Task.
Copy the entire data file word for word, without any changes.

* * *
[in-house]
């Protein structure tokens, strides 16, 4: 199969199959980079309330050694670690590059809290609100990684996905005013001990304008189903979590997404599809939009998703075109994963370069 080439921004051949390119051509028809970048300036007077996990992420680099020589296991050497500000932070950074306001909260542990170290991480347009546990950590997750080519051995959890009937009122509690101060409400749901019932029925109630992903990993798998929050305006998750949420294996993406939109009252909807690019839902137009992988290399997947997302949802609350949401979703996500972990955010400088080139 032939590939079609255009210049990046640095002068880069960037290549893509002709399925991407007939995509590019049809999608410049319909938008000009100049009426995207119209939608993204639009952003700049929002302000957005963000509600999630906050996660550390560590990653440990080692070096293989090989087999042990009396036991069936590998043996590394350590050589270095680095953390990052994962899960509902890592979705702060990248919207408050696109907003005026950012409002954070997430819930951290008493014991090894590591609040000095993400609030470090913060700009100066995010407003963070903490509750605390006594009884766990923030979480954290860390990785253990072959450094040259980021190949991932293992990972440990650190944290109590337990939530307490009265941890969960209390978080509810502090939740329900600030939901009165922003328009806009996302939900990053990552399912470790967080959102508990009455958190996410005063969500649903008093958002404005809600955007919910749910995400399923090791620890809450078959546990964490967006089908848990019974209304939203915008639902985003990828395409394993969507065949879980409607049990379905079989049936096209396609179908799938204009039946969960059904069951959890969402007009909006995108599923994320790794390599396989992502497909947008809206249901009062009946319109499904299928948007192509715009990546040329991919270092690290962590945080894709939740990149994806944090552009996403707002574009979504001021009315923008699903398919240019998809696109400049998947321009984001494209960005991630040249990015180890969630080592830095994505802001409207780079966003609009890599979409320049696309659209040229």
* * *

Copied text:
[in-house]
């Protein structure tokens, strides 16, 4: 199969199959980079309330050694670690590059809290609100990684996905005013001990304008189903979590997404599809939009998703075109994963370069 080439921004051949390119051509028809970048300036007077996990992420680099020589296991050497500000932070950074306001909260542990170290991480347009546990950590997750080519051995959890009937009122509690101060409400749901019932029925109630992903990993798998929050305006998750949420294996993406939109009252909807690019839902137009992988290399997947997302949802609350949401979703996500972990955010400088080139 032939590939079609255009210049990046640095002068880069960037290549893509002709399925991407007939995509590019049809999608410049319909938008000009100049009426995207119209939608993204639009952003700049929002302000957005963000509600999630906050996660550390560590990653440990080692070096293989090989087999042990009396036991069936590998043996590394350590050589270095680095953390990052994962899960509902890592979705702060990248919207408050696109907003005026950012409002954070997430819930951290008493014991090894590591609040000095993400609030470090913060700009100066995010407003963070903490509750605390006594009884766990923030979480954290860390990785253990072959450094040259980021190949991932293992990972440990650190944290109590337990939530307490009265941890969960209390978080509810502090939740329900600030939901009165922003328009806009996302939900990053990552399912470790967080959102508990009455958190996410005063969500649903008093958002404005809600955007919910749910995400399923090791620890809450078959546990964490967006089908848990019974209304939203915008639902985003990828395409394993969507065949879980409607049990379905079989049936096209396609179908799938204009039946969960059904069951959890969402007009909006995108599923994320790794390599396989992502497909947008809206249901009062009946319109499904299928948007192509715009990546040329991919270092690290962590945080894709939740990149994806944090552009996403707002574009979504001021009315923008699903398919240019998809696109400049998947321009984001494209960005991630040249990015180890969630080592830095994505802001409207780079966003609009890599979409320049696309659209040229």